ITS America and Transportation 2.0

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In my decade of being a senior leader in transportation in the United States, serving in three states and in the federal government, we have seen a significant change in how Intelligent Transportation Systems (ITS) are defined. In the beginning, it meant signals coordinating and providing "real time" information to travelers. It then progressed to Traffic Management Centers that could manage the flow of our systems.

The vehicles themselves have changed dramatically. In 2010, I experienced an ITS demonstration of a "connected vehicle" that would shake the driver’s seat if I tried to merge with a car in my blind spot. In 2014, at the ITS World Congress in Detroit, I was with another DOT director in the back seat of a car as a driver took us on I-75. The driver merged into traffic and took his hands off the steering wheel - the future had arrived. Four years have passed since that demonstration, which feels like an eternity in this brave new world of transportation technology. 

We’re coming back to Detroit in 2018 for another ITS America meeting, this time for our annual conference. What will we see there in June, and what do we mean by the theme “Transportation 2.0.”? Where the 2014 World Congress was all about demonstrations of what could be, this year you'll be able to see actual deployments of technology at work - public and private sector innovation working to achieve our collective goals of saving lives and making people's lives better. 

In addition to the deployments and demonstrations (yes, we've got those too - the future continues to beckon), you'll hear from executives in the public, private and research sectors explain how they see the ongoing transformation of transportation. On our first day, we’re really looking forward to hearing from Heidi King, Deputy Administrator for the National Highway Traffic Safety Administration.

Beyond that, Governor Snyder of Michigan and Governor Hickenlooper of Colorado will host a bipartisan roundtable to look at what the future may hold for "Smart States" around the country. Why have they been champions of innovation and how can Transportation 2.0 help them solve big challenges?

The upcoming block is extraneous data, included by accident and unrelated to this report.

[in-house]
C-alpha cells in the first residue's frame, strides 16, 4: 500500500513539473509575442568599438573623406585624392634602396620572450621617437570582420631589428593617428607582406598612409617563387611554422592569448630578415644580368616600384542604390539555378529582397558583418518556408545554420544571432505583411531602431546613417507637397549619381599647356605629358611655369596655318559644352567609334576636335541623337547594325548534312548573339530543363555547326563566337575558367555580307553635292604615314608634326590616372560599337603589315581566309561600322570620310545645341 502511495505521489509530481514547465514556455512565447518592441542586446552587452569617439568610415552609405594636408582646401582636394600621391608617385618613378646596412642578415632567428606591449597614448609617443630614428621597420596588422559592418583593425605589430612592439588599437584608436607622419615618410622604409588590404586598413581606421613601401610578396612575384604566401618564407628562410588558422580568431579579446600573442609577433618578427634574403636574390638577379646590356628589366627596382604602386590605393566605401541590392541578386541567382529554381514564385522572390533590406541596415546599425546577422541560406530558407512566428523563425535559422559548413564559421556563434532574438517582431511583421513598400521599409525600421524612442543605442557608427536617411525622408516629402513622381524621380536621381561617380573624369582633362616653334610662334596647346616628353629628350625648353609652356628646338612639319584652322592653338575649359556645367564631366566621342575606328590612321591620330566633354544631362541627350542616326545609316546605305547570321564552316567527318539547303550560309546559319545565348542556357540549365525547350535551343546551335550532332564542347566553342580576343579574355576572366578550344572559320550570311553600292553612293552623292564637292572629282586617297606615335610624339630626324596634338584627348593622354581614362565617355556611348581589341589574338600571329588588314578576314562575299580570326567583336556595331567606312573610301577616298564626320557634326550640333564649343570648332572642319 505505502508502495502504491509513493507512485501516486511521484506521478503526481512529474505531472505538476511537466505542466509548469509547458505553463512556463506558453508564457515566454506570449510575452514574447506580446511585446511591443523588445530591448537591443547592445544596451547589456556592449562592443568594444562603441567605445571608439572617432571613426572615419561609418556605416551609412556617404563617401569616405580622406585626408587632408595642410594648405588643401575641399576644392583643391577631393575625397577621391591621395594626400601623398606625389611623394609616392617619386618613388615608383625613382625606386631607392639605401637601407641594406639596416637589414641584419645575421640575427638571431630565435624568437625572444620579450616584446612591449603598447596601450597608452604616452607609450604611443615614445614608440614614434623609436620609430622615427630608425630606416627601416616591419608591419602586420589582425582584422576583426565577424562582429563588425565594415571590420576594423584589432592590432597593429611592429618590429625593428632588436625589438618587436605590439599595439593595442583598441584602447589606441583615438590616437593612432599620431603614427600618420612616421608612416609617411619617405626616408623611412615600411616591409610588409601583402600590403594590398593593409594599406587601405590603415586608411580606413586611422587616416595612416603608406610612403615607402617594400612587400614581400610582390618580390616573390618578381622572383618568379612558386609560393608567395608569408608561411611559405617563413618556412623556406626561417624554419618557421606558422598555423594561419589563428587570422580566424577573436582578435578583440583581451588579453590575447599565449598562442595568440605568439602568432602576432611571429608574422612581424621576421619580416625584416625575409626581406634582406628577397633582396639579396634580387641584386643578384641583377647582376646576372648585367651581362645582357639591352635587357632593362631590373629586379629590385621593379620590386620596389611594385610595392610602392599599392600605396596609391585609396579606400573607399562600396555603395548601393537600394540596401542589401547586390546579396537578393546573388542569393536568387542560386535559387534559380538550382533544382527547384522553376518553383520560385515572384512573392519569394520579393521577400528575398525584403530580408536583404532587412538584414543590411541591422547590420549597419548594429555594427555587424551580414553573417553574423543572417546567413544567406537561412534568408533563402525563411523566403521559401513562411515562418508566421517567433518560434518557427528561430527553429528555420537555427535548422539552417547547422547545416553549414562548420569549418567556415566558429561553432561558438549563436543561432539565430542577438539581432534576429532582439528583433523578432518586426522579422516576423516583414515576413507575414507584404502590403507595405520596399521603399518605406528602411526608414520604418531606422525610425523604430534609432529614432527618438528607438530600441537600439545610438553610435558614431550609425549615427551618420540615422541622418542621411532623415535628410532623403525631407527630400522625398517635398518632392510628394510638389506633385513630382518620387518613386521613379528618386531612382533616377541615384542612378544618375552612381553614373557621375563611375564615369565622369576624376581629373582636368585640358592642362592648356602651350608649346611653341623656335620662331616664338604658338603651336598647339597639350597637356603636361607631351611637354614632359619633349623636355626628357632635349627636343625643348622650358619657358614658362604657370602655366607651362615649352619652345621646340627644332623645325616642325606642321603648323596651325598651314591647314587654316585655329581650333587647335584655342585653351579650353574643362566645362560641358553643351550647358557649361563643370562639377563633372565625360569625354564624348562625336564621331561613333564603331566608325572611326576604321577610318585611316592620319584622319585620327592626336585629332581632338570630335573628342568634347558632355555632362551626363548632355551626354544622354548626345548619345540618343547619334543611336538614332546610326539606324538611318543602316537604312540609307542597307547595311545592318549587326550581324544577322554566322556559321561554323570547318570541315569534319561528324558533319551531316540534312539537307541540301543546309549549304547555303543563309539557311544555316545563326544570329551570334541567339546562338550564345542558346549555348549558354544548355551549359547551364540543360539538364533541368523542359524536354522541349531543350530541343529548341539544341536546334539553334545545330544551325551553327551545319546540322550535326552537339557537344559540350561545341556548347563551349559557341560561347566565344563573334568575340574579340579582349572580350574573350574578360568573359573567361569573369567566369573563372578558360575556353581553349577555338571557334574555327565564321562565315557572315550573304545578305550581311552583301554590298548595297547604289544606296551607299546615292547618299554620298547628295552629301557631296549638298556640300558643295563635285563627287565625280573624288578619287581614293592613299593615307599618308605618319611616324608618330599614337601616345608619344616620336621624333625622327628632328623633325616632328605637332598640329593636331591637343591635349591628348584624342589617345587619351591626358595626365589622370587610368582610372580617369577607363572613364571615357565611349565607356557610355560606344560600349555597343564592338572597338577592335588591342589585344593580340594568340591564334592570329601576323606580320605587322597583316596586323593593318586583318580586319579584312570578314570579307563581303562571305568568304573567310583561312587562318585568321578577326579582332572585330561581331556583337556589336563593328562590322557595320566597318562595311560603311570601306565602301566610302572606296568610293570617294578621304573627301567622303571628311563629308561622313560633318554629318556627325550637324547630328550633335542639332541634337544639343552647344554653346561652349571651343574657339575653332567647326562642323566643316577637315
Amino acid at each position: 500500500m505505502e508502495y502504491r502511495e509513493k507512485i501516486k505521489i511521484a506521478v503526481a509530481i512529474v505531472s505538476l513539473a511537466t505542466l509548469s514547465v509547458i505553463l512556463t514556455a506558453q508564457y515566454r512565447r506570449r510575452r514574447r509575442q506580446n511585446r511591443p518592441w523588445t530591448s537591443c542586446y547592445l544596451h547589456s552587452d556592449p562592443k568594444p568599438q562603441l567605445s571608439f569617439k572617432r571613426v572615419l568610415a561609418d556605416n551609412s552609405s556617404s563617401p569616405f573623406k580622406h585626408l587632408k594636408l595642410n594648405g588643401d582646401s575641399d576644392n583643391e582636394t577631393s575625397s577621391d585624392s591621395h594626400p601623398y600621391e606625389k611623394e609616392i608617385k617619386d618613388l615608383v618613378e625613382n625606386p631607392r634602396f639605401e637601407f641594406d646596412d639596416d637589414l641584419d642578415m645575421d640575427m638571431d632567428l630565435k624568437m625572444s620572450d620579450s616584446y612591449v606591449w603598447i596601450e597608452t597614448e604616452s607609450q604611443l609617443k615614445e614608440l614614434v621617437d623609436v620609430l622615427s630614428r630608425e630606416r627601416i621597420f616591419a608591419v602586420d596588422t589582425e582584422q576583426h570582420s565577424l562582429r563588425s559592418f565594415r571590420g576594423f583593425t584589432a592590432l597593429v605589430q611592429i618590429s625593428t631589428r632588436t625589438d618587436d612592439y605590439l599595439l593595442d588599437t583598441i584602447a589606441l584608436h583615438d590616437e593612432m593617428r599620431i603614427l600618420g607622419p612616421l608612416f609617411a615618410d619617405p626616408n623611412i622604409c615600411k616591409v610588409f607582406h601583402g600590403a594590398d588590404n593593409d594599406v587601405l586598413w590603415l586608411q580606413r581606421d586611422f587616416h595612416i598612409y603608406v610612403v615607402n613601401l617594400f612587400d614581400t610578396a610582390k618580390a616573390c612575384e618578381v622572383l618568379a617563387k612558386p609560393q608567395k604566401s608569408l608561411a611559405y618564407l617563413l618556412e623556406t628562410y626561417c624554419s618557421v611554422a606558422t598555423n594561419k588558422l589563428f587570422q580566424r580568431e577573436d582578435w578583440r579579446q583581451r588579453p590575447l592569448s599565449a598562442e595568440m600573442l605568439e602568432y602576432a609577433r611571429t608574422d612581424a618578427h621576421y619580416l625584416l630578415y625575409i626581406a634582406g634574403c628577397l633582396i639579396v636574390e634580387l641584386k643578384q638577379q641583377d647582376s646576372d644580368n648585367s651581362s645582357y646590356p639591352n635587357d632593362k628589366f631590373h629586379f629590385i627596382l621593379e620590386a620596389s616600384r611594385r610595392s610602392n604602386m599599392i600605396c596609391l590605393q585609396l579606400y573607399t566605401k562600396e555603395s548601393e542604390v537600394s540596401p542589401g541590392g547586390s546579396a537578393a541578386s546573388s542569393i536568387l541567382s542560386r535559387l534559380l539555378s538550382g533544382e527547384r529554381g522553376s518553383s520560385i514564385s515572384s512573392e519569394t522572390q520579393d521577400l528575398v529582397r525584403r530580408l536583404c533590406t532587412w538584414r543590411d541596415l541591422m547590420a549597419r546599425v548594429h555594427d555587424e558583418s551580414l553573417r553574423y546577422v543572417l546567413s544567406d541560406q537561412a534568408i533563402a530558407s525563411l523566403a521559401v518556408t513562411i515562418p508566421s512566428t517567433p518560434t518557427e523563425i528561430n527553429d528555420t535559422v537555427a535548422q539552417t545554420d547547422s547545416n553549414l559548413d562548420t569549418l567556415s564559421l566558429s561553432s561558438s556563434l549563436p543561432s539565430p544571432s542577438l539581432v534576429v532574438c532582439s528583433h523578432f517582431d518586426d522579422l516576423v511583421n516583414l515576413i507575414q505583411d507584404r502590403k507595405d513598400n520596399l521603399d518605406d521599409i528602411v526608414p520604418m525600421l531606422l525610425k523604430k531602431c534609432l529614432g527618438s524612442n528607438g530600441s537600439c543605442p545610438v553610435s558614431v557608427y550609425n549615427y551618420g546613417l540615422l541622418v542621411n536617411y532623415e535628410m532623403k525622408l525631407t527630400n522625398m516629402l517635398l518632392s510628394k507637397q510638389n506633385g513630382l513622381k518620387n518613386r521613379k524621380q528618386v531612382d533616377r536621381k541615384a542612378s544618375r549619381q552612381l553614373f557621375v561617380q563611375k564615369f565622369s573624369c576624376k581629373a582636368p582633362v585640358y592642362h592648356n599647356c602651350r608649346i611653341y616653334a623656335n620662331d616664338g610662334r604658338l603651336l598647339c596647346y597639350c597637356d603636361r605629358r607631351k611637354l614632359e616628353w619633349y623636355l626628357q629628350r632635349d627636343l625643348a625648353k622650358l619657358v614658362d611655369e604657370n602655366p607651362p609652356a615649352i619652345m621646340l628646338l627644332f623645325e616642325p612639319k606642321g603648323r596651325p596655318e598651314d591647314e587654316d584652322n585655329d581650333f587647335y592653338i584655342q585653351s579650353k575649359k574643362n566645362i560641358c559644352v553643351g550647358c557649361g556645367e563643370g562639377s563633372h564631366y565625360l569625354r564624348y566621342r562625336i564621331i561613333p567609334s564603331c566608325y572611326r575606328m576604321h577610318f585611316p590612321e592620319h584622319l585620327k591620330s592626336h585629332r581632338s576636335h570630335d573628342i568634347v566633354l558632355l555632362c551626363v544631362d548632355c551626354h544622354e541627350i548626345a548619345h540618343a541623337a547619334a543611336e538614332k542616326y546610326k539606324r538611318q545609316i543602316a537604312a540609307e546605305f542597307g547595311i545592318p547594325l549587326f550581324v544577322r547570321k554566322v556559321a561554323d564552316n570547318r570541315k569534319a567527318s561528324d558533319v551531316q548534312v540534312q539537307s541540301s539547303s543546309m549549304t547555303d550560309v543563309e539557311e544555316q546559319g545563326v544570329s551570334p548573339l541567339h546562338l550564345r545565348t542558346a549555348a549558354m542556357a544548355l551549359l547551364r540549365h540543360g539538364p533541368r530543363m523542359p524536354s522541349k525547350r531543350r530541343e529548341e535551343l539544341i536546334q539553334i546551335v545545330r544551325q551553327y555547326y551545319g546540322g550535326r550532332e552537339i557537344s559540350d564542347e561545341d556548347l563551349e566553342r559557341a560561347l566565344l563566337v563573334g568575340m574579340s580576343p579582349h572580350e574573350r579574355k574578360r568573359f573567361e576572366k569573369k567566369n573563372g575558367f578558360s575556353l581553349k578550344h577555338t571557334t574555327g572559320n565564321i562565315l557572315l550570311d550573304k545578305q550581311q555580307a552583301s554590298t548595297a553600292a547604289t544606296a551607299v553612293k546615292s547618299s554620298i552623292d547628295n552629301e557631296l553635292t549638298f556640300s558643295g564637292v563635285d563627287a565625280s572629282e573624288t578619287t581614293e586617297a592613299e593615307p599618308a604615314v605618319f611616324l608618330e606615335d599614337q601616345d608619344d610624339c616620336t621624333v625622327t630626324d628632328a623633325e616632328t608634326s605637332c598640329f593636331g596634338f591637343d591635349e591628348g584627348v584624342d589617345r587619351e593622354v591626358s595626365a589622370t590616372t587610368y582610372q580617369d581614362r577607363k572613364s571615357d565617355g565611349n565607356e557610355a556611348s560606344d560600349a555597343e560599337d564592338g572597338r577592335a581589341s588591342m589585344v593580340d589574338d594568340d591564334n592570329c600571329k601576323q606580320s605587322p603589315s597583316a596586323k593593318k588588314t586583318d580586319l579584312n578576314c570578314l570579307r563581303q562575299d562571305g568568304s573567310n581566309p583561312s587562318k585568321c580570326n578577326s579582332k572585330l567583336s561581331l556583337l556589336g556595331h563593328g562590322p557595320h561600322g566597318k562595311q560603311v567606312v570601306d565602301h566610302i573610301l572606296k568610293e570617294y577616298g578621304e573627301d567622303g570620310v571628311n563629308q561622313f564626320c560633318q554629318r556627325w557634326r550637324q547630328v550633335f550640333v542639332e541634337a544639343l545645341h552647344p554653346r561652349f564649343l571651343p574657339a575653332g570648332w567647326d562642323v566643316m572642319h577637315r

Solving challenges in the 21st century requires partnerships, which is why we’re bringing together leaders from the private and public sectors to give a multi-disciplinary perspective on Mobility 2.0. We'll host an OEM roundtable with senior executives from Ford, General Motors, MOIA and the city of Detroit, who will give us a sense of how technology innovations are changing the transportation landscape.

We also know that Transportation 2.0 must include a robust and relentless focus on cyber security to ensure systems are safely connected. No one person or entity owns the entire system, so we must take a multi-disciplinary approach to mitigate risk.  We will hear from officials heading up efforts in Michigan and New York City, among others.

The pace of change will always accelerate. We must continue the dialogue if we expect to solve today’s problems and avoid creating new issues for the future. I hope you will join hundreds of leaders from the private, public and research sectors as we seek to safely deploy technology to save lives and make people's lives better. Together, we can realize our vision of a better future transformed by intelligent mobility.

Shailen Bhatt is President and CEO of the Intelligent Transportation Society of America